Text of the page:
Again leave the wine alone for another 2 months and check it again.  If it has any mud at all in the bottom rack it and top off with finished wine.  If not just leave it be and put a cap on the bottle.  After six months you can usually bottle.  Now you can buy a bottle corker and put your wine in wine bottles.  I get my bottles from a local restaurant.  They give them to you for free.  A corker and  corks will cost you about $16.00 from a wine supply store.  If you aren’t fancy you can put the wine in plastic water bottles or mason jars once you decide to drink your wine.  It can stay in the gallon jug until you start to drink it.  Normally wine is best after one year from the time you start it.  Once you open the jug it is better to put the rest in smaller container to keep the air off the wine.
Be sure that you clean everything really well and sterilize it with bleach or ammonia and rinse, rinse, rinse with clean water before anything comes in contact with your wine.  You can put some ammonia water in a spray bottle and spray your cabinets and sink and walls before you get started.
Now about the yeast, there are stores that sell wine making supplies.  Or there are lots of suppliers on the inter-net that you can order from.  You can keep yeast from one batch of wine to another by taking some of the liquid from your primary and putting it in ice trays and freeze it.  Don’t use baking yeast.  Wine yeast is selected from the best yeast available for making wine.  Nothing else compares.  Another thing you can do is use grapes.  Wine yeast grow on grapes naturally.  However you can’t be sure what kind of yeast it is.  Some yeast from grapes don’t work as well as the cultivated wine yeast.  If you are going to the trouble of making wine it’s better not to skimp on the yeast. The whitish powder on grapes is yeast.  I make several kinds of wine from the fruit in my garden as the season progresses.   I take a little wine from a fermenting jug and add it to a new jugs of juice.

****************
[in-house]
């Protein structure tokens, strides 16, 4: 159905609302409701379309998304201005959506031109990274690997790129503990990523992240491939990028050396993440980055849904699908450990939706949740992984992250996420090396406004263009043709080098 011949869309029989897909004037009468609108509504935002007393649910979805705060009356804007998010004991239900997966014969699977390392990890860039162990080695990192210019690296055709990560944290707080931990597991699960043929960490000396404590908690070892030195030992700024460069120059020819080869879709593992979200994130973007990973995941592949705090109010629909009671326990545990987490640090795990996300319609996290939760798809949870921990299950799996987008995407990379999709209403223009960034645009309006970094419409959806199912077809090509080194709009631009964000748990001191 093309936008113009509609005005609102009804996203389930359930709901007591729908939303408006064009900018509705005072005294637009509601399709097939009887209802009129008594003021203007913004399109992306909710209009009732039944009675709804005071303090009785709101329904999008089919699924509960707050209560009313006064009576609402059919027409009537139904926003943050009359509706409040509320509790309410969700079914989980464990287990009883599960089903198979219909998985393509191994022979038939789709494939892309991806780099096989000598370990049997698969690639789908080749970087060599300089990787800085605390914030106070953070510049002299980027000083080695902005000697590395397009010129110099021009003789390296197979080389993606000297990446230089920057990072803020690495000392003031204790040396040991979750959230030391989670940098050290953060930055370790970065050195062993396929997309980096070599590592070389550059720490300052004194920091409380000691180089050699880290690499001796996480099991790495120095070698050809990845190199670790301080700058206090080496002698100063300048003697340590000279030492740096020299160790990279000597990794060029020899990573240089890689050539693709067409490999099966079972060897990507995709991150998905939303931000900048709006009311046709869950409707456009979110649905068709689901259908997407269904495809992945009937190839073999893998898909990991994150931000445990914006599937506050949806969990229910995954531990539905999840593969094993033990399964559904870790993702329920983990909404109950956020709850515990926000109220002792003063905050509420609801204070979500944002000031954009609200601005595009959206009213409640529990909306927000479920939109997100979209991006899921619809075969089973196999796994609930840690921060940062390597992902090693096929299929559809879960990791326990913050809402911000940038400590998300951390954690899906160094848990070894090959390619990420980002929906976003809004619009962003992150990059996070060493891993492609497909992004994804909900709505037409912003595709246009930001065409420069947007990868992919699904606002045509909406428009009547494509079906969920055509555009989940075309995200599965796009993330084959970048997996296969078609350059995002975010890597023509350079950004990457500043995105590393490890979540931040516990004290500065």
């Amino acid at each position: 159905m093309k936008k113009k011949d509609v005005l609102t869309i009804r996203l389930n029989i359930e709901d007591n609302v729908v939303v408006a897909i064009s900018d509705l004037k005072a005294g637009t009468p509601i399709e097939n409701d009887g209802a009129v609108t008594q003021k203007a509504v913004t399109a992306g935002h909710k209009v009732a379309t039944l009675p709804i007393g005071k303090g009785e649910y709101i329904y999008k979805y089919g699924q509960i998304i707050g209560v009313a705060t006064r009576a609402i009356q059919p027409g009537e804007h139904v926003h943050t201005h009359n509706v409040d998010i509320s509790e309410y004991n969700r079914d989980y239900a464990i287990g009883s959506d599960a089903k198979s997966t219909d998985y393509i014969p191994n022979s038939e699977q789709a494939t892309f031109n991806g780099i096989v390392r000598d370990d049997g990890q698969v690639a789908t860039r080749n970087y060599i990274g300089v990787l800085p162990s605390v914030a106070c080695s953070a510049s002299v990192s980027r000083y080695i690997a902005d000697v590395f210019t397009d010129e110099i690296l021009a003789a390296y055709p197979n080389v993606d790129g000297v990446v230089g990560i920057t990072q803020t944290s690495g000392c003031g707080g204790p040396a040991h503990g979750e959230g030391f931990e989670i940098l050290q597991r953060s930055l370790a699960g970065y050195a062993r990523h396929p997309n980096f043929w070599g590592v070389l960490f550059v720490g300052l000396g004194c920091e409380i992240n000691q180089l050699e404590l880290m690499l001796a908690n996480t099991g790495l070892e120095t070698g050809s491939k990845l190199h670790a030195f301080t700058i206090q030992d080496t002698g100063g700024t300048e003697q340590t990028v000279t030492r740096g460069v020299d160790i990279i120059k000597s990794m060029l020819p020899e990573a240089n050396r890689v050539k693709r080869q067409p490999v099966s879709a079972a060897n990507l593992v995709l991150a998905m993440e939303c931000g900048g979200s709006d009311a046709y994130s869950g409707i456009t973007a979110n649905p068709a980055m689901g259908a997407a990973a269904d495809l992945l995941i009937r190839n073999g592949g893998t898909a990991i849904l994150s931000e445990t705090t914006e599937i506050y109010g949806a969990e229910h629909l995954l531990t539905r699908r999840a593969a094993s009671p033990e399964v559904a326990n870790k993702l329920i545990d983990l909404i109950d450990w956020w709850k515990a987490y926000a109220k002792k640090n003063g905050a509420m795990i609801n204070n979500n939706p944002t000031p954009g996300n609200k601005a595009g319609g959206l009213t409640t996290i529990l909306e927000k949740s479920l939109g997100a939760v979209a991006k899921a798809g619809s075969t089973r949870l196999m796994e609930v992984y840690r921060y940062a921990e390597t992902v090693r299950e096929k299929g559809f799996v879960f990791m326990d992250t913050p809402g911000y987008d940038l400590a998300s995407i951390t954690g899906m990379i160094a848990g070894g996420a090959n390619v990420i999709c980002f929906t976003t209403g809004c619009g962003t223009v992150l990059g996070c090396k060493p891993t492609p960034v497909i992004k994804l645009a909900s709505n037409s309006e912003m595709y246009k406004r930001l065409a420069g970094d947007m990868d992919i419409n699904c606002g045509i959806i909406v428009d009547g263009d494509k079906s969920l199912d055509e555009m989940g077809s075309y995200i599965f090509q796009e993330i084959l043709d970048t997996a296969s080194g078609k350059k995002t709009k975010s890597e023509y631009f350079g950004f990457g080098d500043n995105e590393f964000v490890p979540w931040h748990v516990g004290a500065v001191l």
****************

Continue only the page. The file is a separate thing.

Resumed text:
Most of the recipes calls for acid blend, citric acid or tannin acid.  The yeast needs acid to grow.  The acid blend has tannin and citric acid together.  You can substitute both with common products in your home.  Use the juice from two lemons for the citric acid for one gallon of berry or fruit wine.  You can use tea for the tannin acid.  Steep two tea bags for two minutes in a cup of hot water.
Lastly yeast nutrient is very important to keep your yeast working.  One multiple vitamin tablet (without minerals)  crushed and mixed into the juice will work the same as commercial yeast nutrient.
That is about it.  As you can see, you most likely have everything you need to start making wine at home or close at hand.
When you think about it people have been making wine since the beginning of time before they had all this store-bought stuff.  It is really very earthy and simple.  Give it a try.